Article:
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Allison Miller has been a busy member of the New York jazz scene for the past eight years, touring and/or recording with notable leaders from jazz as well as folk and pop music worlds, including Marty Ehrlich, Kitty Margolis, and Natalie Merchant.
After some thirty recordings under her belt as a sidewoman, 5 am Stroll marks her debut as a leader. It's not necessarily overdue, because all that busy side work has honed her chopsand compositional skills. She's joined on this studio adventure by pianist Bruce Barth, bassist Ray Drummond, tenor saxophonist Virginia Mayhew and alto saxophonist Steve Wilson (also on alto flute). It features eight originals and a thoughtful update of "Evidence."
The title track is an up-tempo call-to-arms with Wilson setting its somewhat fevered melodic agenda. This boppish burner has more than a hint of Latin clave sneaking into Barth's comping. Miller shows from the start what a fine drummer she is, always in the pocket and adding tasteful accents and solos without excess. "Wichita Falls," with piano and both saxophones prominent, is a bit more expansive and restrained. It was built from the melodic lilt with which Miller's midwestern grandfather said the words "Wichita Falls." It works.
Miller's take on "Evidence" is interesting from her repetitive bass drum anchoring rhythm to the angular, stop-time approach the ensemble often takes. Barth's keyboard is particularly keen here as they discover new elements to celebrate within Monk.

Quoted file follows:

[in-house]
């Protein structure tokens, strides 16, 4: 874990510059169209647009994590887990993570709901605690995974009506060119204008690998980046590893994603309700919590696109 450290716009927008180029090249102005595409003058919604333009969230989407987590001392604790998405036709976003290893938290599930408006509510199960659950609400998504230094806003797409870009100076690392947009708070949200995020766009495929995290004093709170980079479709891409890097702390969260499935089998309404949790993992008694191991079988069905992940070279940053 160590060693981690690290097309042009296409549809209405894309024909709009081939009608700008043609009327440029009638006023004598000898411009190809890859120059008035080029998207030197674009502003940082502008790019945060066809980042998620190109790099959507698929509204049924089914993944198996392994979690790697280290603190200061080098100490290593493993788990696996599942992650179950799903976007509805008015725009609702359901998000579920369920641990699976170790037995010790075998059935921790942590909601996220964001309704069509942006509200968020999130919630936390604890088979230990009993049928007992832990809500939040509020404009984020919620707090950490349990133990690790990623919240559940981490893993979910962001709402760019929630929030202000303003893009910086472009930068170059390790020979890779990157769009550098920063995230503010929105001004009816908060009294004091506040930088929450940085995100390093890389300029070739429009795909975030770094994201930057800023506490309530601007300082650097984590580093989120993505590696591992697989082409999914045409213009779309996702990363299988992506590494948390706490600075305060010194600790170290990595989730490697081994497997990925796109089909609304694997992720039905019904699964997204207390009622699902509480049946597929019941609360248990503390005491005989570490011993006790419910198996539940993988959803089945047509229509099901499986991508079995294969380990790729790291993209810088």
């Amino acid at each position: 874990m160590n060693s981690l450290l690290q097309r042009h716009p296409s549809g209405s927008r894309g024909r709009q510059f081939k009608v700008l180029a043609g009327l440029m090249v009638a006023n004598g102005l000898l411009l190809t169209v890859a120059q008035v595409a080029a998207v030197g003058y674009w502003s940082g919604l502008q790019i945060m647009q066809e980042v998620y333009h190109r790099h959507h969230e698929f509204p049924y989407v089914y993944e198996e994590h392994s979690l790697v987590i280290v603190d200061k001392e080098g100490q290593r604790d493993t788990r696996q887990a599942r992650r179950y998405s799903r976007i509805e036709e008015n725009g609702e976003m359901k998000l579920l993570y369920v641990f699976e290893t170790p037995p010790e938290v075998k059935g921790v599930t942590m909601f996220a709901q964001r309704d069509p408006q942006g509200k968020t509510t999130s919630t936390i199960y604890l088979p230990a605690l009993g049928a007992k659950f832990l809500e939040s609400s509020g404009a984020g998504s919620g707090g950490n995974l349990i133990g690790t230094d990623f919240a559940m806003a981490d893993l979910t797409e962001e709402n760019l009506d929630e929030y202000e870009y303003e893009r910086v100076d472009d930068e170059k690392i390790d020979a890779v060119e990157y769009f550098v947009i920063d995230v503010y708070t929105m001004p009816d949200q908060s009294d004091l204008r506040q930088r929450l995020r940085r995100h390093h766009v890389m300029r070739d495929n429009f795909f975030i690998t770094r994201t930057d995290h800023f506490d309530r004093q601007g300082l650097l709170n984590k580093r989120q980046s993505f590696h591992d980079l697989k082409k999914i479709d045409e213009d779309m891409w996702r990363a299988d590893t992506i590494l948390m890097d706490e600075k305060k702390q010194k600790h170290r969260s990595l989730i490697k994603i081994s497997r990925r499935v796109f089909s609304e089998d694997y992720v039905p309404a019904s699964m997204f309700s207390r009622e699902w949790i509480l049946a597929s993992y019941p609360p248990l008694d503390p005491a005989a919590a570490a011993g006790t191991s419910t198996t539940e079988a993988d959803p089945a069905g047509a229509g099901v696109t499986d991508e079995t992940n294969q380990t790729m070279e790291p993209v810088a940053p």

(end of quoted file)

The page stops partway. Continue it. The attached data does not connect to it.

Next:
Her other originalsthe somewhat mournful "Theme" and "Shadow's Reflection" (the latter written after 9/11), "Catnip" (you can envision her two cats chasing each other and getting into nonstop mischief), the funky "Miriam's Shuffle," and the Monkish "1RS" (named for a nasty former apartment) also are quite creative. Miller's playing is solid and versatile. Her writing is also fine indeed.
Personnel: Steve Wilson (alto saxophone, alto flute), Virginia Mayhew (tenor saxophone on "Catnip," "Miriam's Shuffle," "Shadow's Reflection"), Bruce Barth (piano), Ray Drummond (bass), Allison Miller (drums)
I love jazz because anything is possible; it has few rules and the best jazz breaks those ones. I prefer free improv because it doesn't really have any rules at all.
I was first exposed to jazz in my teens (in the late sixties).
The first jazz record I bought was Filles de Kilimanjaro by Miles Davis, shortly followed by Extrapolation by John McLaughlin.
My advice to new listeners is to listen as widely as possible and not to make snap judgments--stick with it.